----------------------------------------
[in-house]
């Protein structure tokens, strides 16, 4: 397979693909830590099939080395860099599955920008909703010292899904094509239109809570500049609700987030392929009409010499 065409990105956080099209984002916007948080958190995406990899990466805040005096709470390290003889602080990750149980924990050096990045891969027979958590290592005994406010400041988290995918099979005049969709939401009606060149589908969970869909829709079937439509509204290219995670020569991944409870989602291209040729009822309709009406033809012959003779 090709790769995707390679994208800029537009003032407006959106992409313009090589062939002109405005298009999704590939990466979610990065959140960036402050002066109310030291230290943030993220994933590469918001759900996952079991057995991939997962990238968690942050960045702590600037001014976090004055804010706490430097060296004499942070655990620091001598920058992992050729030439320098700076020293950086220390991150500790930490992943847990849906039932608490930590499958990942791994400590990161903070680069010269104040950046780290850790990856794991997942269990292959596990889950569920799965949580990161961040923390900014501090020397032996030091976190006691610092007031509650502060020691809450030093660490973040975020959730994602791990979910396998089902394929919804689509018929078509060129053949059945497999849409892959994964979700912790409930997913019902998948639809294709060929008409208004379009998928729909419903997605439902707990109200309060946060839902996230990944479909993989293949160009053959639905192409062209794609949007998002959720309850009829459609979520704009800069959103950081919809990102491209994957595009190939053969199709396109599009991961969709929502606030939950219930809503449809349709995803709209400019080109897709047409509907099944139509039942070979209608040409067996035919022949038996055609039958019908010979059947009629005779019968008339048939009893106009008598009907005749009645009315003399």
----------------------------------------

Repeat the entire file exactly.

[in-house]
């Protein structure tokens, strides 16, 4: 397979693909830590099939080395860099599955920008909703010292899904094509239109809570500049609700987030392929009409010499 065409990105956080099209984002916007948080958190995406990899990466805040005096709470390290003889602080990750149980924990050096990045891969027979958590290592005994406010400041988290995918099979005049969709939401009606060149589908969970869909829709079937439509509204290219995670020569991944409870989602291209040729009822309709009406033809012959003779 090709790769995707390679994208800029537009003032407006959106992409313009090589062939002109405005298009999704590939990466979610990065959140960036402050002066109310030291230290943030993220994933590469918001759900996952079991057995991939997962990238968690942050960045702590600037001014976090004055804010706490430097060296004499942070655990620091001598920058992992050729030439320098700076020293950086220390991150500790930490992943847990849906039932608490930590499958990942791994400590990161903070680069010269104040950046780290850790990856794991997942269990292959596990889950569920799965949580990161961040923390900014501090020397032996030091976190006691610092007031509650502060020691809450030093660490973040975020959730994602791990979910396998089902394929919804689509018929078509060129053949059945497999849409892959994964979700912790409930997913019902998948639809294709060929008409208004379009998928729909419903997605439902707990109200309060946060839902996230990944479909993989293949160009053959639905192409062209794609949007998002959720309850009829459609979520704009800069959103950081919809990102491209994957595009190939053969199709396109599009991961969709929502606030939950219930809503449809349709995803709209400019080109897709047409509907099944139509039942070979209608040409067996035919022949038996055609039958019908010979059947009629005779019968008339048939009893106009008598009907005749009645009315003399």